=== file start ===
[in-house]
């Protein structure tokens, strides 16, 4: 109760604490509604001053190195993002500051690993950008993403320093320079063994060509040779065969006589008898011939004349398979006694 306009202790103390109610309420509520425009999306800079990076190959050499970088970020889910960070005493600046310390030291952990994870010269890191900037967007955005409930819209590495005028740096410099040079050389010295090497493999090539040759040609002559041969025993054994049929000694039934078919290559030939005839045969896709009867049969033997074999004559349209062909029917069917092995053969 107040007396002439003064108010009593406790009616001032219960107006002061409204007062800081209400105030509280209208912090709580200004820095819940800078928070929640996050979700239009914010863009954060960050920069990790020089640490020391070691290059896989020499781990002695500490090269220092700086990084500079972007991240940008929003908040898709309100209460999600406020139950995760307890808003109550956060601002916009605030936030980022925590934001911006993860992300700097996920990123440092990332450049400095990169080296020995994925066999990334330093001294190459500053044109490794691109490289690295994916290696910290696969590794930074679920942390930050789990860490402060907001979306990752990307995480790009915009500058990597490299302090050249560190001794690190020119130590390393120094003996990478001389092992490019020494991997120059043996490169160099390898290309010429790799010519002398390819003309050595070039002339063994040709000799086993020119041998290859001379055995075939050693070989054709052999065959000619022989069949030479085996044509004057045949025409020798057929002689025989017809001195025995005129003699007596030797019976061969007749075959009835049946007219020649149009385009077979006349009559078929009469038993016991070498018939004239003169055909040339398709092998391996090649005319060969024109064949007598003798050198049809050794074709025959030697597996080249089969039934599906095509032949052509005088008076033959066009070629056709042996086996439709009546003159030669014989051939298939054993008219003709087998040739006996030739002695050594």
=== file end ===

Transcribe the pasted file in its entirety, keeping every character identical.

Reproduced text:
[in-house]
């Protein structure tokens, strides 16, 4: 109760604490509604001053190195993002500051690993950008993403320093320079063994060509040779065969006589008898011939004349398979006694 306009202790103390109610309420509520425009999306800079990076190959050499970088970020889910960070005493600046310390030291952990994870010269890191900037967007955005409930819209590495005028740096410099040079050389010295090497493999090539040759040609002559041969025993054994049929000694039934078919290559030939005839045969896709009867049969033997074999004559349209062909029917069917092995053969 107040007396002439003064108010009593406790009616001032219960107006002061409204007062800081209400105030509280209208912090709580200004820095819940800078928070929640996050979700239009914010863009954060960050920069990790020089640490020391070691290059896989020499781990002695500490090269220092700086990084500079972007991240940008929003908040898709309100209460999600406020139950995760307890808003109550956060601002916009605030936030980022925590934001911006993860992300700097996920990123440092990332450049400095990169080296020995994925066999990334330093001294190459500053044109490794691109490289690295994916290696910290696969590794930074679920942390930050789990860490402060907001979306990752990307995480790009915009500058990597490299302090050249560190001794690190020119130590390393120094003996990478001389092992490019020494991997120059043996490169160099390898290309010429790799010519002398390819003309050595070039002339063994040709000799086993020119041998290859001379055995075939050693070989054709052999065959000619022989069949030479085996044509004057045949025409020798057929002689025989017809001195025995005129003699007596030797019976061969007749075959009835049946007219020649149009385009077979006349009559078929009469038993016991070498018939004239003169055909040339398709092998391996090649005319060969024109064949007598003798050198049809050794074709025959030697597996080249089969039934599906095509032949052509005088008076033959066009070629056709042996086996439709009546003159030669014989051939298939054993008219003709087998040739006996030739002695050594």